The federal government plans to help protect orcas by limiting fishing of chinook salmon

A southern resident killer whale emerging from the water [Credit: Ken Balcomb]

The federal government will impose limitations on the fishing of chinook salmon as a measure to help southern resident killer whales.

Chinook salmon is the primary food source for these whales, who live off the west coast of Canada and the northern United States. Only 76 southern resident whales remain, which puts them at a high risk of extinction. To give the whales more exclusive access to the fish that make up their diet, the government is cutting the amount of chinook salmon humans are allowed to catch by 25 to 35 percent.

“We have determined that the species faces an imminent threat to its survival and recovery, and we need to keep taking concrete action,” said fisheries minister Dominic LeBlanc in a statement.

The plan will also attempt to ensure fisheries don’t overfish, implementing time and size limits, and closing select areas to fishing.

Person holding a chinook salmon
Chinook salmon are the primary food source for the southern resident killer whales. [Credit: U.S. Geological Survey]

Jeffery Young, a senior scientist with the David Suzuki Foundation, sees the protection of salmon as a step in the right direction. Young told the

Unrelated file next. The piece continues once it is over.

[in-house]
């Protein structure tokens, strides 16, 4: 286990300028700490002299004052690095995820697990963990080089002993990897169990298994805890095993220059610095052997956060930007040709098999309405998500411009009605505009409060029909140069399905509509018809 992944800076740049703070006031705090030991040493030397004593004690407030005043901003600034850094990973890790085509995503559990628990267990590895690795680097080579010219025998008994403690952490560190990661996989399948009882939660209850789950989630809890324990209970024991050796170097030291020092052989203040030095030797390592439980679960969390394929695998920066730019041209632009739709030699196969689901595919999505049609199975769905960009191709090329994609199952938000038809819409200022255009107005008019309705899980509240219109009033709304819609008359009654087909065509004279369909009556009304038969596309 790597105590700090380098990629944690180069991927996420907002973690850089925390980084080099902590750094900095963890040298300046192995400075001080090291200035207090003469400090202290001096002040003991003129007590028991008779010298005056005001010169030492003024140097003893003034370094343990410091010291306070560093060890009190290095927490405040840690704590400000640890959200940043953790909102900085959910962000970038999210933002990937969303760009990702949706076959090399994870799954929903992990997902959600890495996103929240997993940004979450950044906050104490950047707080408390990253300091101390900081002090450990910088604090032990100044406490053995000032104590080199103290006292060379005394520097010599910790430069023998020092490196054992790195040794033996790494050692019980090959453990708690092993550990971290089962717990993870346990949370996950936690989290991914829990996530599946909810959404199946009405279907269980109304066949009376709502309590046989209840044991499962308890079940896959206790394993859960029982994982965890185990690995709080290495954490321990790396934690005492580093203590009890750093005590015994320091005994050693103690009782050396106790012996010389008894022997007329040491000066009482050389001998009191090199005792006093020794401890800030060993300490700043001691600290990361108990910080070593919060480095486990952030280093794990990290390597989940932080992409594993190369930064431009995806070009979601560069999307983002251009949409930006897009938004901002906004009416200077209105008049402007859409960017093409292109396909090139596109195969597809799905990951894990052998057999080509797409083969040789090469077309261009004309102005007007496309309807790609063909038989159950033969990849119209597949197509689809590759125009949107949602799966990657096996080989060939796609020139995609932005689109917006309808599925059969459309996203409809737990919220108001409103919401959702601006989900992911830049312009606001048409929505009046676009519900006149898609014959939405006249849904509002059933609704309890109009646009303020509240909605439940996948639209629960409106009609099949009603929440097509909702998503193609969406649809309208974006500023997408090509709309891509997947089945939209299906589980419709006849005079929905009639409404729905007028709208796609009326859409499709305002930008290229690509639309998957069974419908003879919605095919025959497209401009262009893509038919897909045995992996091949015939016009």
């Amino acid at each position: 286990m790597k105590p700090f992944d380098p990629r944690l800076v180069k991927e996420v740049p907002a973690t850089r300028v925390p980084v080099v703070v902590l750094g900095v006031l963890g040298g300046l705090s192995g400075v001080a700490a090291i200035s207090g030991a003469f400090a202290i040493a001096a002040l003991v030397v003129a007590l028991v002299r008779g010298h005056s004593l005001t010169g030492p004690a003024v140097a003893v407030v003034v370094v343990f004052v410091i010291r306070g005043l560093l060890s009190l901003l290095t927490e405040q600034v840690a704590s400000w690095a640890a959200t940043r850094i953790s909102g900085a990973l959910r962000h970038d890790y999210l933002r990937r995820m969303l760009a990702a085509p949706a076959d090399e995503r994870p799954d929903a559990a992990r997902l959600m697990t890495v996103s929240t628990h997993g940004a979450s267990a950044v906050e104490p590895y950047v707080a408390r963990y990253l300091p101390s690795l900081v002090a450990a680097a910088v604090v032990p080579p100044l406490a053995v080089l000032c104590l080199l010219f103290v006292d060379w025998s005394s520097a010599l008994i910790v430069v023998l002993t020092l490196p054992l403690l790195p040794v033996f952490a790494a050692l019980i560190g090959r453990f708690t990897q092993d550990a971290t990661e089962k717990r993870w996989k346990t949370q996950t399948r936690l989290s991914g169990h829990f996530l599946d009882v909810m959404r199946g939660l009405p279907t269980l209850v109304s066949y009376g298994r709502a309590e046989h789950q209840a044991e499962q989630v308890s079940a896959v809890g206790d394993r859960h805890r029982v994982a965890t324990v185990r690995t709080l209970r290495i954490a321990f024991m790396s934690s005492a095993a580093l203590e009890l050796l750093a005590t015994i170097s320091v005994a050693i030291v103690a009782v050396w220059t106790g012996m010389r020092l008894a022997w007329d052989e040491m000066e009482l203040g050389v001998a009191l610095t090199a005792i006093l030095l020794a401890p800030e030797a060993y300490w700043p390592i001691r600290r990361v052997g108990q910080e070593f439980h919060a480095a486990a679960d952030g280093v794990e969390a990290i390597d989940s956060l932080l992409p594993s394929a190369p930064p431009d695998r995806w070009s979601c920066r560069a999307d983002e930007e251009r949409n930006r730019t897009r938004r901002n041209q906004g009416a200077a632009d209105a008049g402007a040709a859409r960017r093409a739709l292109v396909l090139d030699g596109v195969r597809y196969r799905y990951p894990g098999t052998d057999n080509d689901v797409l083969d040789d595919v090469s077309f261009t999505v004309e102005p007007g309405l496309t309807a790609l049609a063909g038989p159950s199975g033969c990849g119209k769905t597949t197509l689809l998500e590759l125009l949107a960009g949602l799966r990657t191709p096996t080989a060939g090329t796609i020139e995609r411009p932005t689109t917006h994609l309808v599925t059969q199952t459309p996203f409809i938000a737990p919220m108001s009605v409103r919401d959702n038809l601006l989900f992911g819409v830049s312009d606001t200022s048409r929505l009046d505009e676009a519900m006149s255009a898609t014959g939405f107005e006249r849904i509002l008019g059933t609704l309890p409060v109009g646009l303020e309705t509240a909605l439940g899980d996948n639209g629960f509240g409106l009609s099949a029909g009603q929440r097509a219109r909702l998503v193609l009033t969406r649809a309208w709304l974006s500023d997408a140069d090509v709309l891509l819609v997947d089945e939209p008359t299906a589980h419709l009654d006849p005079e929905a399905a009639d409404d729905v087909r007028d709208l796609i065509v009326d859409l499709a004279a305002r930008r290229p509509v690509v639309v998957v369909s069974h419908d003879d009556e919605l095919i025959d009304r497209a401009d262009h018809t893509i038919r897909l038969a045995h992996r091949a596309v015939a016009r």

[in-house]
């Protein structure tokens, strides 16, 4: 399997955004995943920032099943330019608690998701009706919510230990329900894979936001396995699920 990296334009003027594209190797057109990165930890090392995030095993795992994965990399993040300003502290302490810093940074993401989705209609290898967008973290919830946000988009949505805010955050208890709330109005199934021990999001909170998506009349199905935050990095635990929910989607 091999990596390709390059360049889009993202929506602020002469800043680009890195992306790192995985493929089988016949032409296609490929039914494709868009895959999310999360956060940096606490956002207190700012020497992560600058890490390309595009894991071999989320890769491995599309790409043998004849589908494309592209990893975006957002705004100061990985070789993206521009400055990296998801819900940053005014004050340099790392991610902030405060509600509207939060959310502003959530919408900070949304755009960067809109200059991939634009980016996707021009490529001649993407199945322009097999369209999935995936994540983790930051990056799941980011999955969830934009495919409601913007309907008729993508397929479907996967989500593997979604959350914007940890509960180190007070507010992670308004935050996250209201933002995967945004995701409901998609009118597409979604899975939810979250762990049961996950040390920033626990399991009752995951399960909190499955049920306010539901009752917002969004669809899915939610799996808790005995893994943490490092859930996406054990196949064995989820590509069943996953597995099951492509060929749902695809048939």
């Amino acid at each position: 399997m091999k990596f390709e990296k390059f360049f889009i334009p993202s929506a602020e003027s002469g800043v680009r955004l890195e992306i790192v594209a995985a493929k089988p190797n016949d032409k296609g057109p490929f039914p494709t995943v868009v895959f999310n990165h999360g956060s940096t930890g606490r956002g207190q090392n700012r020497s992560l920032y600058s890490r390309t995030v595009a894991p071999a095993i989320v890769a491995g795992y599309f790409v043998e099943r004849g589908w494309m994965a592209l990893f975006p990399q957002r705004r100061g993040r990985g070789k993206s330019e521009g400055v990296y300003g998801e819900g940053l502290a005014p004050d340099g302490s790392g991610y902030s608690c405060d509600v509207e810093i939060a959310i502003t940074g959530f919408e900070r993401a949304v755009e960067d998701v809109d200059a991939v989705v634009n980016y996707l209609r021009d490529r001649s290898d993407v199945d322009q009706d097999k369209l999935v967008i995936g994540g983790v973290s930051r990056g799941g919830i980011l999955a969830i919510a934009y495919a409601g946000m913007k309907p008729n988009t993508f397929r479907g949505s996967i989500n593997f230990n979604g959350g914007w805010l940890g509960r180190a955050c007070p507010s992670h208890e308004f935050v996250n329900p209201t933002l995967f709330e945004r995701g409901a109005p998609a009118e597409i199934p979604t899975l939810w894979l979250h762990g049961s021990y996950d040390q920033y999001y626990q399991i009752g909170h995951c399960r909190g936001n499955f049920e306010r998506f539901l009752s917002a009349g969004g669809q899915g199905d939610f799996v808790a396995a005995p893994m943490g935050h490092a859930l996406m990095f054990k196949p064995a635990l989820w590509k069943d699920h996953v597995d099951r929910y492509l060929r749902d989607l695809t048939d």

Toronto Star that studies have shown lack of prey is a critical factor for the orcas. But Young also believes the protection is a positive step for the salmon themselves, who are heavily fished.

“A lot more work is needed not just to protect the orcas . . . but actually to rebuild those chinook salmon and ensure that we’re managing fisheries to get enough chinook past the fishery, available to whales and then into spawning grounds so they can rebuild.”

But some aren’t so happy about the government’s new plan. Owen Bird, executive director of the Sport Fishing Institute of British Columbia, is skeptical that an insufficient number of chinook salmon is the reason for the whales’ decline.

“There are other factors that could play more or less of a role. . . . There’s noise, interference, access to prey,” he told the Star.

A press release from the Department of Fisheries and Oceans does acknowledge other causes for the loss of the orcas, stating, “Whales face threats from lack of prey, acoustic and physical disturbance, and pollution.”

Fishers are still awaiting details about the new regulations, which come a few months after the government pledged to put $12 million towards orca research.

But the government sees this as a helpful step in its larger plans to help orca populations. Catherine McKenna, Minister of Environment and Climate Change, believes it is important to take immediate steps.

“. . . [W]e have determined that the species faces an imminent threat to its survival and recovery, and we need to keep taking concrete action.”

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